AfCFTA: From Plan To Action

AfCFTA: From Plan To Action

“Dream big, start small, but most of all, start”  – Simon Sinek

Nigeria’s journey to enjoying the African Continental Free Trade Area (AfCFTA) opportunity began when President Muhammadu Buhari signed the agreement on July 7, 2019.

Since then, stakeholders have been planning, strategizing, and discussing the goods and services that Nigeria has competitive advantage of over other African countries.

Indeed, for more than a year, the government has been sensitizing Nigerians on how the free trade opportunity will benefit businesses and the economy.  From North to South, East and West, the National Action Committee on AfCFTA has been moving around the country, sharing this good news.

Nigeria became eligible to trade freely in products and services with 55 African countries when the instruments of ratification for the African Continental Free Trade Area agreement was deposited with the African Union last year December.

As contained in Article 23 of the agreement establishing the AfCFTA, Nigerian will also be bound by the rules of origin, tariffs and procedures on the settlement of disputes on the day the instruments are deposited.

The agreement stated that countries that have ratified the agreement would have to comply with protocols on Investment, intellectual property rights, competition policy, and any other instrument within the scope of this agreement.

The Attorney General and Minister of Justice, Abubakar Malami, prepared the instrument of ratification for the AfCFTA following its ratification by the Federal Executive Council.

The instrument was then signed by President Buhari and transmitted to the African Union.

The intra-African free trade opportunity officially kicked off on January 1, 2021.

What Will AfCFTA Achieve?

The AfCFTA aims to brings together 1.3 billion people in 55 African countries to create the world’s largest free trade area as measured by the number of participating member states.

It’s main objective is the creation of an integrated market for the trade in goods and services and the free movement of people and capital within Africa.

The agreement requires immediate removal of tariffs on 90 per cent of goods while additional tariffs on 10 per cent of goods classified as sensitive goods would be negotiated on an agreed date.

It is expected that the AfCFTA would accelerate the continent’s recovery from the negative impacts of the COVID-19 pandemic disease and strengthen Africa’s industralisation, growth and development agenda as well as its participation in international trade.

What Has Nigeria Done?

The NCA on AfCFTA has identified the trading documents required for interested exporters to trade under the agreement as  Supplier/Producer’s Declaration Form. Declaration of Origin Form. AfCFTA Certificate of Origin.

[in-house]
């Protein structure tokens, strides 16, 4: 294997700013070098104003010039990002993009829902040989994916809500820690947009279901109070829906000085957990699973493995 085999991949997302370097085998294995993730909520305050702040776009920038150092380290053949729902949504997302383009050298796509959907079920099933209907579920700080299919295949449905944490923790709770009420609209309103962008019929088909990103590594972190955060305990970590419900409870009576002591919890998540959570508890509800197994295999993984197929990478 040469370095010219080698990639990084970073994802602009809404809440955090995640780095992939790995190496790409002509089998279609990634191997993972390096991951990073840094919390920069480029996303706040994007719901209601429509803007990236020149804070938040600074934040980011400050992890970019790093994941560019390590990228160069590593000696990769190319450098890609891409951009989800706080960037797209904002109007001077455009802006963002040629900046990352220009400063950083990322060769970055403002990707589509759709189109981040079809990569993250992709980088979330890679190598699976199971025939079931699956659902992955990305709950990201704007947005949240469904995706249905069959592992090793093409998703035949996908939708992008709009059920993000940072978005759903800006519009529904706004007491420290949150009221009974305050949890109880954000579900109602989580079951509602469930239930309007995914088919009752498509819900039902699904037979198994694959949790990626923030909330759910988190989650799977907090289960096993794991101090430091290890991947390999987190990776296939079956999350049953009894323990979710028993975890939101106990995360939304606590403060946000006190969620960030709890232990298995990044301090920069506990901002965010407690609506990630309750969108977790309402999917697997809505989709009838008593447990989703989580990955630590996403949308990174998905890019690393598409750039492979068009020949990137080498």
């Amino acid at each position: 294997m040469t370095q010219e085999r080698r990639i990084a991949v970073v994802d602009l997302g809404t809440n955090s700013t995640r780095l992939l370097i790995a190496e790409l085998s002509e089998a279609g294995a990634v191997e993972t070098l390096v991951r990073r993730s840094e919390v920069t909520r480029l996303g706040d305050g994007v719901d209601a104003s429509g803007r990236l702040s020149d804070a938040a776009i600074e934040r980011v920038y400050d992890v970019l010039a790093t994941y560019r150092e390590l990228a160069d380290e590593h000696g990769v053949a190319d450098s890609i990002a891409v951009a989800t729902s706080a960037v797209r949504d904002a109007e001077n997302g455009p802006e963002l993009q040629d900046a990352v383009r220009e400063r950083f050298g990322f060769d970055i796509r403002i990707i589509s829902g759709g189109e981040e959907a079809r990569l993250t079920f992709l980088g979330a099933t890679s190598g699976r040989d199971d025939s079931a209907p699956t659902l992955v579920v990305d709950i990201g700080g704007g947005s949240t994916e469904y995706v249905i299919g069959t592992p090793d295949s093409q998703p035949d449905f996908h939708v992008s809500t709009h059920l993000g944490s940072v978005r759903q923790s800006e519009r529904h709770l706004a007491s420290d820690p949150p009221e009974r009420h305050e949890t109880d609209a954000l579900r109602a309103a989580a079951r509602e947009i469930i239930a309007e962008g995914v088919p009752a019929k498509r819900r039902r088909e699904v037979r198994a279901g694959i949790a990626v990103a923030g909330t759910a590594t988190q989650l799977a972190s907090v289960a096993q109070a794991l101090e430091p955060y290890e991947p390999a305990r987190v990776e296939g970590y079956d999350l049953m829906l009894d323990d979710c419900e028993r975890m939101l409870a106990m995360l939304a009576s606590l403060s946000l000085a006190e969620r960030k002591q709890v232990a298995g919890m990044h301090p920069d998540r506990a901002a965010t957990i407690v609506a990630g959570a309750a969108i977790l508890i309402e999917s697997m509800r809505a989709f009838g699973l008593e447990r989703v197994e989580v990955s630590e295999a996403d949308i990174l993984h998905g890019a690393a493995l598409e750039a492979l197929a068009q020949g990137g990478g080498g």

It, however, said other requirements may vary between countries, however for details of Import requirements.

The government is about to establish trade remedy authorities that would investigate and address issues of origin and prevent dumping under the implementation of the AfCFTA agreement.

Certificate of Origin, Commercial Invoice, Certificate of Origin, Bill of lading, Letter of Credit, Packing list, Pro forma Invoice, Insurance Certificate, Content Analysis Certificate, Sanitary/Phytosanitary Standard have been identified as other regulatory documents for the AfCFTA trade.

The Nigerian Customs Service (NCS) is also working on the administrative protocols for the implementation of AfCFTA.

What Next?

To make Nigerian goods and services the most preferred on the African continent, the government needs to quickly fix infrastructure such as power, transportation and storage systems that has made cost of manufacturing and services expensive and price of goods high.

Nigerian can only compete favourably if only we can export value added products and not raw materials to other African countries. This can only be achieved if the manufacturers are given the necessary support to process raw materials and produce original products. This can be in form of subsidy or intervention funds.

Effective border policing is a priority because the free trade opportunity and the porous borders can be taken advantage of by neighbouring countries and economic saboteurs to dump cheap substandard products into the country.

About Author

Ife Ogunfuwa is an award-winning reporter who is versed in reporting business and economy, technology, gadgets reviews, telecoms, tax, and business policy review, among others. She loves telling stories behind the numbers. She has professional certifications in business and financial reporting. You can reach her via – [email protected]

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